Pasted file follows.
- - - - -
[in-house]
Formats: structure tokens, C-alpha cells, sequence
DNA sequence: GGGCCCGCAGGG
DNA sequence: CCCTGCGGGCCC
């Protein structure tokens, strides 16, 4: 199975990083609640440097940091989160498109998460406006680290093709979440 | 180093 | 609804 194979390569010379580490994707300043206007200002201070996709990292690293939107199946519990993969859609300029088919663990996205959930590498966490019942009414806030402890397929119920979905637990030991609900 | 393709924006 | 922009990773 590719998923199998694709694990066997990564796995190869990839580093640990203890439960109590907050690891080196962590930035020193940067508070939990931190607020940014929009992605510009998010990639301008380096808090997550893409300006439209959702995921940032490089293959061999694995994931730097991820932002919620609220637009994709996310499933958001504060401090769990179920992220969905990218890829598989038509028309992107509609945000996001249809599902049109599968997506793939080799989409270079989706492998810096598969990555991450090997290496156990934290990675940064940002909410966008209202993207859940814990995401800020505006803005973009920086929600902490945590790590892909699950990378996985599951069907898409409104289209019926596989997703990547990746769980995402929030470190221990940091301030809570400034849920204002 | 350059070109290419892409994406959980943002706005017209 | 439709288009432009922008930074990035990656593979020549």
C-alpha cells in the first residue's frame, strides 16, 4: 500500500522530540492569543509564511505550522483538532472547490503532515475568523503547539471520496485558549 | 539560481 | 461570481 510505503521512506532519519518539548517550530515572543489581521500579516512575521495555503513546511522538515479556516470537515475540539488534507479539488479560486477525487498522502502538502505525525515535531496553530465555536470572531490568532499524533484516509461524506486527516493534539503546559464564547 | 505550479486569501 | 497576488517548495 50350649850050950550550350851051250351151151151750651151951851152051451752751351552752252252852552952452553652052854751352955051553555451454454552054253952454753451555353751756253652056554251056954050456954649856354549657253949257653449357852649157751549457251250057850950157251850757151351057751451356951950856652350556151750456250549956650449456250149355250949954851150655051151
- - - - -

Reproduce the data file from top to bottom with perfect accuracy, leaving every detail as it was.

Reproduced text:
[in-house]
Formats: structure tokens, C-alpha cells, sequence
DNA sequence: GGGCCCGCAGGG
DNA sequence: CCCTGCGGGCCC
């Protein structure tokens, strides 16, 4: 199975990083609640440097940091989160498109998460406006680290093709979440 | 180093 | 609804 194979390569010379580490994707300043206007200002201070996709990292690293939107199946519990993969859609300029088919663990996205959930590498966490019942009414806030402890397929119920979905637990030991609900 | 393709924006 | 922009990773 590719998923199998694709694990066997990564796995190869990839580093640990203890439960109590907050690891080196962590930035020193940067508070939990931190607020940014929009992605510009998010990639301008380096808090997550893409300006439209959702995921940032490089293959061999694995994931730097991820932002919620609220637009994709996310499933958001504060401090769990179920992220969905990218890829598989038509028309992107509609945000996001249809599902049109599968997506793939080799989409270079989706492998810096598969990555991450090997290496156990934290990675940064940002909410966008209202993207859940814990995401800020505006803005973009920086929600902490945590790590892909699950990378996985599951069907898409409104289209019926596989997703990547990746769980995402929030470190221990940091301030809570400034849920204002 | 350059070109290419892409994406959980943002706005017209 | 439709288009432009922008930074990035990656593979020549």
C-alpha cells in the first residue's frame, strides 16, 4: 500500500522530540492569543509564511505550522483538532472547490503532515475568523503547539471520496485558549 | 539560481 | 461570481 510505503521512506532519519518539548517550530515572543489581521500579516512575521495555503513546511522538515479556516470537515475540539488534507479539488479560486477525487498522502502538502505525525515535531496553530465555536470572531490568532499524533484516509461524506486527516493534539503546559464564547 | 505550479486569501 | 497576488517548495 50350649850050950550550350851051250351151151151750651151951851152051451752751351552752252252852552952452553652052854751352955051553555451454454552054253952454753451555353751756253652056554251056954050456954649856354549657253949257653449357852649157751549457251250057850950157251850757151351057751451356951950856652350556151750456250549956650449456250149355250949954851150655051151